The county prison of Centre County is not a private enterprise whose managers may totally bargain away their powers. The prison is a governmental institution whose
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administrators are charged with governmental functions and duties, many of which are codified in statute and regulation. Under the mandate of section 1 of the Act of May 16, 1921, P.L. 579 as amended,*fn5 the Prison Board of Centre County is exclusively vested with the governance and management of the county prison, and with the safe-keeping of inmates. If the Board is to carry out its duty relating to the safe-keeping of prisoners, the Board must have the unfettered power to discharge an employee who is found to have subjected an inmate to physical abuse.
Clearly, the grievants' acts of handcuffing and shackling prisoner Riggleman in violation of state regulations, and the act of forcibly subjecting him to an enema, come within the category of physical abuse. We can ascertain nothing in the Collective Bargaining Agreement to suggest that the arbitrator had the power to overrule the employer's disciplinary decision regarding such conduct. Thus, the courts below were correct in applying to this case the reasoning of our decision in Philadelphia Housing Authority v. Union of Security Officers # 1, supra.*fn6 The fact that the outrageous conduct here involved was perpetrated for the fun and frolic of the guards is hardly a basis for exempting it from the employer's full disciplinary power. Equally uncompelling is the arbitrator's finding that "horseplay" was historically common at the prison. The two guards here involved did not have a prescriptive right to violate the law as they did.
For the reasons set forth herein, we conclude that the arbitration award sub judice was not rationally derived from the Collective Bargaining Agreement, and thus was properly set aside.
Accordingly, the order of the Commonwealth Court is affirmed.
Accordingly, the order of the Commonwealth Court is affirmed.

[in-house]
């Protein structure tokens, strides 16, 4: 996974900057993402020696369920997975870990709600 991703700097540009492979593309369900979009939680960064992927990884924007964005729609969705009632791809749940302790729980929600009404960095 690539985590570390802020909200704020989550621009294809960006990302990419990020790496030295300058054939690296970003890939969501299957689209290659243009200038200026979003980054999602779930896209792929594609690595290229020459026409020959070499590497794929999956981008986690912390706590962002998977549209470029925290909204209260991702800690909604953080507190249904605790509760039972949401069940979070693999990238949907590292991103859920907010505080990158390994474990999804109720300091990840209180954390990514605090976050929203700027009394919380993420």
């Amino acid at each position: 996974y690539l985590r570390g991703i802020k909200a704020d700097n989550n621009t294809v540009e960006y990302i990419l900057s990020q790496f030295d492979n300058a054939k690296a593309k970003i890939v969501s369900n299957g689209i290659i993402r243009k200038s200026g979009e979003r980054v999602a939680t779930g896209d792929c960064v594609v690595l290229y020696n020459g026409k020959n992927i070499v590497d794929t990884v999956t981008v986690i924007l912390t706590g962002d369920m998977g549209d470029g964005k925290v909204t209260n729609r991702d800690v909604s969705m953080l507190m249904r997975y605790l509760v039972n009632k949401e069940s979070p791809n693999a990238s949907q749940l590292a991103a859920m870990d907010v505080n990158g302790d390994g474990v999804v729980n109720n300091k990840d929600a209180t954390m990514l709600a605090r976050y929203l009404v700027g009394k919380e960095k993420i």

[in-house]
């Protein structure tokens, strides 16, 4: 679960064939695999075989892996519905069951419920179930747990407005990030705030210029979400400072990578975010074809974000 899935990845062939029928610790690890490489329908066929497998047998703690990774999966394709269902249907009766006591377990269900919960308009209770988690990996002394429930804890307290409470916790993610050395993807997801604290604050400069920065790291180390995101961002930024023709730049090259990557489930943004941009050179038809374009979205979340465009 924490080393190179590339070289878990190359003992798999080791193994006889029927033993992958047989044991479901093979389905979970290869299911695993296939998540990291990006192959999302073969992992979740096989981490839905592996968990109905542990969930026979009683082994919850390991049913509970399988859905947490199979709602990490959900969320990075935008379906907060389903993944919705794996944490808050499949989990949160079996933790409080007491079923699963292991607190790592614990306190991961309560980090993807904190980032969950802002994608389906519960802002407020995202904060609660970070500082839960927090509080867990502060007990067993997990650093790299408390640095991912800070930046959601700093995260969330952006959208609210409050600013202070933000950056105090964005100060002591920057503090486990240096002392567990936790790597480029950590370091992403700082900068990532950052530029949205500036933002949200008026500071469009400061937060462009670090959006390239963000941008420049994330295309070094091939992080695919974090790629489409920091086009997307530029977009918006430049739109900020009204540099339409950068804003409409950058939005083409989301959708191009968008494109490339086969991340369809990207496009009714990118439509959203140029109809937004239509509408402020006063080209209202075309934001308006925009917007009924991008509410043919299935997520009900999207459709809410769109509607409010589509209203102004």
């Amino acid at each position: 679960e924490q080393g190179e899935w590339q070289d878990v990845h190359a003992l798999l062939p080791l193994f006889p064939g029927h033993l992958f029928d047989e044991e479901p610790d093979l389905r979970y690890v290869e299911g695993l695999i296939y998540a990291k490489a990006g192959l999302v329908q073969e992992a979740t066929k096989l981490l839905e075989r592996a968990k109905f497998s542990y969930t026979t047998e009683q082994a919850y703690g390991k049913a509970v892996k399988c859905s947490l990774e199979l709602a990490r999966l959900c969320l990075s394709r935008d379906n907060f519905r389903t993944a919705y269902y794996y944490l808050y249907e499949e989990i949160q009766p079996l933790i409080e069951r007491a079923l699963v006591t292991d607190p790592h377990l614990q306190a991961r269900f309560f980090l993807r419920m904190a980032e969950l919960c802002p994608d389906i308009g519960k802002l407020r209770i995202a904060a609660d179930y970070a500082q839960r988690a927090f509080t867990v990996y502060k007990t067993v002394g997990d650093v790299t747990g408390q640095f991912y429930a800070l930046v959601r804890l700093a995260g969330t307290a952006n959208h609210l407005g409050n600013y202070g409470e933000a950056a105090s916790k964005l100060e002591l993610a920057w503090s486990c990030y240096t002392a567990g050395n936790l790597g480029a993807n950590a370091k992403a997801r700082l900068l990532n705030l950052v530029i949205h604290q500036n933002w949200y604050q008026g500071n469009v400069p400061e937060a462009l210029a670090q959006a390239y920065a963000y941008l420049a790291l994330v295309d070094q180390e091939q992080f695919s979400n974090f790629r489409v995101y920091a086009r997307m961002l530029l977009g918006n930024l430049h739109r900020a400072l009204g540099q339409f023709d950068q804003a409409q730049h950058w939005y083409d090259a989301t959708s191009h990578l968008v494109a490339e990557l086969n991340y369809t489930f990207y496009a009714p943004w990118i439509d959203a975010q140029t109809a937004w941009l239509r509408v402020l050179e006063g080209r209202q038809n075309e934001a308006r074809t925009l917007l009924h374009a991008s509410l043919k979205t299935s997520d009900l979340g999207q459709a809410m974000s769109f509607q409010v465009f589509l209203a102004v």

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LARSEN, Justice, concurring.
I join the majority opinion. I wish to emphasize that, as the majority observes, judicial intervention in labor arbitration awards is and should be the rare exception. So long as the arbitrator "essentially" (i.e., reasonably) derives the award from the collective bargaining agreement, the award will not be disturbed.
Here, however, as in Philadelphia Housing Authority v. Union of Security Officers # 1, 500 Pa. 213, 455 A.2d 625 (1983), the union did not bargain for and the employer did not bargain away the right and responsibility of the employer to discharge an employee who is guilty of the atrocious criminal conduct that we witness in these cases. In the instant case, the sustained physical abuse, humiliation and torture of the victim-inmate (which is undisputed) in the guards' "care" (e.g., handcuffing and shackling, forced enemas, shaving of hair, exposing private areas, inflicting pain to and offensive touching of the genitals and buttocks, etc.), clearly violated the criminal laws of this Commonwealth prohibiting, inter alia, rape, involuntary deviate sexual intercourse and assault. A public employer cannot bargain away its right and responsibility to discharge an employee for such egregious criminal behavior occuring in the performance of the employee's duties; such a bargain would violate public policy. The Centre County Prison Board did not attempt to bargain away that right and responsibility, and the arbitrator in this case, without a doubt, roved far beyond the collective bargaining agreement to dispense his own notion of justice. This award cannot be permitted to stand.